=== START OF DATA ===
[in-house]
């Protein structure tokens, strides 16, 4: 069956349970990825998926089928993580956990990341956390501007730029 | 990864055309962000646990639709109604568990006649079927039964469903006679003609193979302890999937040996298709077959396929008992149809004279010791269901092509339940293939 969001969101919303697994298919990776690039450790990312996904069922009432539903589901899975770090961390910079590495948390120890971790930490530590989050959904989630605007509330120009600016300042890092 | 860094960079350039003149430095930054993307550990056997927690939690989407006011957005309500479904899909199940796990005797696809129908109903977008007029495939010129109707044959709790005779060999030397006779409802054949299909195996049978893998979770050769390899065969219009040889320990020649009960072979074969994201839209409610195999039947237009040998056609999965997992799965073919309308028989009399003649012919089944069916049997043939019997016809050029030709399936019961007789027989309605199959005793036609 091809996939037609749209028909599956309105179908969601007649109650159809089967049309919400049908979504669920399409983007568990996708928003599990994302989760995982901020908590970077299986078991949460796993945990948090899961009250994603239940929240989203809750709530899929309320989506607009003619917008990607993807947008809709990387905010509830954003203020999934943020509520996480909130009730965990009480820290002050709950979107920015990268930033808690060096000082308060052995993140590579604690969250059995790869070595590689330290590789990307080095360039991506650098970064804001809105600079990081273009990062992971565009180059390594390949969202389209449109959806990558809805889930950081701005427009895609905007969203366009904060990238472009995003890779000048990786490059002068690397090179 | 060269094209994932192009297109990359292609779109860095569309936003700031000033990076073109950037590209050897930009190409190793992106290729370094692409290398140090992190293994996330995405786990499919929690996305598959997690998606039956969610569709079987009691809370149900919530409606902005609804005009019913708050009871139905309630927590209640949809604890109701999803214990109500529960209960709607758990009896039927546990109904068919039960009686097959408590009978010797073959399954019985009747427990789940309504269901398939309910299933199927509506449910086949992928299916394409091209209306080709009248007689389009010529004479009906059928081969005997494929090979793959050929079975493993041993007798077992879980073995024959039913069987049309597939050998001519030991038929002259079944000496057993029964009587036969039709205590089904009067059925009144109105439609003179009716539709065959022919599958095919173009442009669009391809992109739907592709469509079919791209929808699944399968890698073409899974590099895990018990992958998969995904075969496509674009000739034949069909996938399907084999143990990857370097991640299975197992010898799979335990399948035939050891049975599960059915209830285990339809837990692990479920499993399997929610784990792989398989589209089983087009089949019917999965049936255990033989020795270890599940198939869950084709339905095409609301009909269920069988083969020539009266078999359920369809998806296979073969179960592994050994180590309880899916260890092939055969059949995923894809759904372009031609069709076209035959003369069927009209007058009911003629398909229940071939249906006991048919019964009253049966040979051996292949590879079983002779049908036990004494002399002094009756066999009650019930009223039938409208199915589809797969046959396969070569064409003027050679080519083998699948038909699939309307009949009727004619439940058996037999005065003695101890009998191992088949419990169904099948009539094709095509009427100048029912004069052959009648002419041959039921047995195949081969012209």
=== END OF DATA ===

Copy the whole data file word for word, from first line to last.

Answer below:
[in-house]
């Protein structure tokens, strides 16, 4: 069956349970990825998926089928993580956990990341956390501007730029 | 990864055309962000646990639709109604568990006649079927039964469903006679003609193979302890999937040996298709077959396929008992149809004279010791269901092509339940293939 969001969101919303697994298919990776690039450790990312996904069922009432539903589901899975770090961390910079590495948390120890971790930490530590989050959904989630605007509330120009600016300042890092 | 860094960079350039003149430095930054993307550990056997927690939690989407006011957005309500479904899909199940796990005797696809129908109903977008007029495939010129109707044959709790005779060999030397006779409802054949299909195996049978893998979770050769390899065969219009040889320990020649009960072979074969994201839209409610195999039947237009040998056609999965997992799965073919309308028989009399003649012919089944069916049997043939019997016809050029030709399936019961007789027989309605199959005793036609 091809996939037609749209028909599956309105179908969601007649109650159809089967049309919400049908979504669920399409983007568990996708928003599990994302989760995982901020908590970077299986078991949460796993945990948090899961009250994603239940929240989203809750709530899929309320989506607009003619917008990607993807947008809709990387905010509830954003203020999934943020509520996480909130009730965990009480820290002050709950979107920015990268930033808690060096000082308060052995993140590579604690969250059995790869070595590689330290590789990307080095360039991506650098970064804001809105600079990081273009990062992971565009180059390594390949969202389209449109959806990558809805889930950081701005427009895609905007969203366009904060990238472009995003890779000048990786490059002068690397090179 | 060269094209994932192009297109990359292609779109860095569309936003700031000033990076073109950037590209050897930009190409190793992106290729370094692409290398140090992190293994996330995405786990499919929690996305598959997690998606039956969610569709079987009691809370149900919530409606902005609804005009019913708050009871139905309630927590209640949809604890109701999803214990109500529960209960709607758990009896039927546990109904068919039960009686097959408590009978010797073959399954019985009747427990789940309504269901398939309910299933199927509506449910086949992928299916394409091209209306080709009248007689389009010529004479009906059928081969005997494929090979793959050929079975493993041993007798077992879980073995024959039913069987049309597939050998001519030991038929002259079944000496057993029964009587036969039709205590089904009067059925009144109105439609003179009716539709065959022919599958095919173009442009669009391809992109739907592709469509079919791209929808699944399968890698073409899974590099895990018990992958998969995904075969496509674009000739034949069909996938399907084999143990990857370097991640299975197992010898799979335990399948035939050891049975599960059915209830285990339809837990692990479920499993399997929610784990792989398989589209089983087009089949019917999965049936255990033989020795270890599940198939869950084709339905095409609301009909269920069988083969020539009266078999359920369809998806296979073969179960592994050994180590309880899916260890092939055969059949995923894809759904372009031609069709076209035959003369069927009209007058009911003629398909229940071939249906006991048919019964009253049966040979051996292949590879079983002779049908036990004494002399002094009756066999009650019930009223039938409208199915589809797969046959396969070569064409003027050679080519083998699948038909699939309307009949009727004619439940058996037999005065003695101890009998191992088949419990169904099948009539094709095509009427100048029912004069052959009648002419041959039921047995195949081969012209």